2 The Armed Forces Covenant |
7. The most controversial aspect of this Armed Forces
Bill relates to the Military Covenant. The Covenant is, at present,
a largely unwritten social and moral commitment between the Nation,
Government and Service personnel, which implies that in return
for the sacrifices that Service personnel make, the State has
an obligation to recognise that contribution and retains a long
term duty of care toward Service personnel and their families.
At present the Military Covenant has no statutory basis. The Coalition
Government made a commitment in their "Programme for Government",
published in May 2010 to "work to rebuild the Military Covenant".
The Government subsequently indicated an intention to enshrine
the Military Covenant in law for the first time. On a visit to
HMS Ark Royal in June 2010, the Prime Minister commented:
It's time for us to rewrite the Military Covenant
to make sure we are doing everything we can.
[...]Whether it's the schools you send your children
to, whether it's the healthcare that you expect, whether it's
the fact that there should be a decent military ward for anyone
who gets injured.
I want all these things refreshed and renewed and
written down in a new Military Covenant that's written into the
law of the land.
8. An independent Task Force on the Military Covenant,
chaired by Professor Hew Strachan, was established in summer 2010
to support the work to "rebuild the Military Covenant"
and published its Report on 8 December 2010.
The Task Force made various recommendations as to how the Government
could rebuild the Covenant through various local and national
initiatives, such as the Armed Forces Community Covenant. During
our evidence session with Covenant policy officials on Thursday
3 February, Gavin Barlow, Director Service Personnel Policy, MoD,
said that the Government would be replying to the Task Force's
Report in the spring.
9. Clause 2 of the Bill makes provision for the Secretary
of State to make an annual report to Parliament on the Armed Forces
Covenant. The clause refers to various broad and undefined categories
of welfare that must be covered by an annual report covering "healthcare",
"housing", "education" and any other "field"
that may be determined by the Secretary of State.
10. As a Committee, we found that there were some
aspects of the Government's plans in relation to the Covenant
on which we were unable to find a consensus, as evidenced by the
robust debate in the formal consideration stage of our deliberations.
To a certain extent our disagreement reflects the strong opinions
and emotions that discussions about the Armed Forces Covenant
evoke. There were, however a number of conclusions on which there
was clear consensus. First and foremost, we
are of the view that military service is a sacrifice of a unique
nature, and individuals who undertake to serve their country in
this way should be recognised as having made a special contribution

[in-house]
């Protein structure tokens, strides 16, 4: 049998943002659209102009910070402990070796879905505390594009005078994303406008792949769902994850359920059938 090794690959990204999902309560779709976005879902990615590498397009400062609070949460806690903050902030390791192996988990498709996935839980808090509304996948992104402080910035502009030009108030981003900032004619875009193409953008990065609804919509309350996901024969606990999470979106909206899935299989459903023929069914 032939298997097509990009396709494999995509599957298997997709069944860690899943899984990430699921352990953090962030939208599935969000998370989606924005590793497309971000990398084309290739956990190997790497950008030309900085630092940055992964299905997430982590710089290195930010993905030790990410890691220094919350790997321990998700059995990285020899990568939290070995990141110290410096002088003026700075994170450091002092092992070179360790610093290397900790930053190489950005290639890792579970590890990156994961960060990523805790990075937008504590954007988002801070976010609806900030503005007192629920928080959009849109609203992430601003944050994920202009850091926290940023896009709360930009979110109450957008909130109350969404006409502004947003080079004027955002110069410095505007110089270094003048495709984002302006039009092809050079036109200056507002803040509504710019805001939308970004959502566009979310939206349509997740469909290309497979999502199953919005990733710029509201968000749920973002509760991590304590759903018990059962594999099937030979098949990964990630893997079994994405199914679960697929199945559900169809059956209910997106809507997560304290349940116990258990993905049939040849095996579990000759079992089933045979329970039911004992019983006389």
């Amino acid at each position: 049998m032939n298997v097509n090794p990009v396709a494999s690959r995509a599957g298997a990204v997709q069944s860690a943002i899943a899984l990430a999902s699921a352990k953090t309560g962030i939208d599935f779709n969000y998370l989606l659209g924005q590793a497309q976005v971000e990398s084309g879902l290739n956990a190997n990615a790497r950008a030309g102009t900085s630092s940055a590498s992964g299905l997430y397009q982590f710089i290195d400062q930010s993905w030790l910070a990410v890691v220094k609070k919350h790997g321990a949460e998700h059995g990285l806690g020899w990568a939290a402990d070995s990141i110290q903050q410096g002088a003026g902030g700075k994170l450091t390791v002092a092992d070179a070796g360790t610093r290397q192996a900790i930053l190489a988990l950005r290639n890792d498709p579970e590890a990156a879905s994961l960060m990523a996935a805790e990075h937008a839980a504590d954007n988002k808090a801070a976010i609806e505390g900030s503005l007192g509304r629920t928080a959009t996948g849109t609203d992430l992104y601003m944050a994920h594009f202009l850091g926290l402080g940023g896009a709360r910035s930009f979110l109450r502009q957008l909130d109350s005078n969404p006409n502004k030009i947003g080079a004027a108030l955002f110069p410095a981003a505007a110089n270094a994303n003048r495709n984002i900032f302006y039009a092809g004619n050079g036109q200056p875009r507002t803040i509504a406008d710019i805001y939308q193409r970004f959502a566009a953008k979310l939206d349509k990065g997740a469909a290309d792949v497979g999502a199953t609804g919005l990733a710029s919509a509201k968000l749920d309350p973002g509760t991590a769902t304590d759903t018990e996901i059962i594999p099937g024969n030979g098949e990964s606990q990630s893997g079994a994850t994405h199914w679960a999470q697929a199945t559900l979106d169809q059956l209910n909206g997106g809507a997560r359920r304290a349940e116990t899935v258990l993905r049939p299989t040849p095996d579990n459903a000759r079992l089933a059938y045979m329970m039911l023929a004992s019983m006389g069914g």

to British society.
11. The evidence that we received, particularly from
Service charities and voluntary organisations, highlighted to
us the importance of recognising the needs of all three Services.
A clear difficulty begins with the commonplace reference to the
"Military Covenant", a concept familiar within the Army,
but far less so in the other Services.
This is a problem that clearly requires further thought and clear
communication from the MoD. As a first step, in
the interest of inclusivity, we recommend that effort be made
to refer consistently to the "Armed Forces Covenant"
rather than the "Military Covenant".
12. In relation to the planned Annual Report on the
Armed Forces Covenant, there was particular debate as to the future
role of the External Reference Group.
While consensus was not clear as to whether the Group should have
a particular role in relation to the Report, it was clear from
our evidence with the Charities and Family Federations who sit
on the Group that it played a key role in a broader sense, and
had improved engagement between the MoD and these key stakeholders.
It was apparent to all of us that the work of the External Reference
Group has been highly valuable. Our evidence clearly shows that
this Group presents a vital means by which the voluntary sector
can relay key messages from personnel and their families and make
a genuine contribution to policy. It would be a considerable loss
if this Group were disbanded or sidelined as a result of this
legislation. It is essential that this important forum continues
and we recommend that a change to its terms of reference is made
to give the Group a broader, more permanent role for the future.
3 HM Government, The Coalition: Our Programme for
Government, 20 May 2010, p 15 Back
MoD press notice, "Military covenant to be enshrined in law",
25 June 2010, available at www.mod.uk Back
MoD, Report of the Task Force on the Military Covenant,
8 December 2010. See also MoD press notice, "Government commits
to progress on rebuilding Military Covenant", 8 December
2010, available at www.mod.uk Back
Q 59 Back
See HC Deb January 10 2011, Col 48 Back
Annex, 10 February 2011 and 15 February 2011 Back
Q 180, Qq 183-184, Q 310, Q 339, Q 369, and Q 388 Back
The External Reference Group consists of officials from across
Government along with other stakeholders, including charities
and voluntary organisations, with a remit to examine the implementation
of the Service Personnel Command Paper published July 2008. For
further details on remit and membership, see The Nation's Commitment:
Cross Government Support to our Armed Forces, Their Families and
Veterans: External Reference Group Annual Report 2010, 12
November 2010 Back
Q 312, Qq 314-316, Q 320, Qq 348-357, and Qq 380-383 Back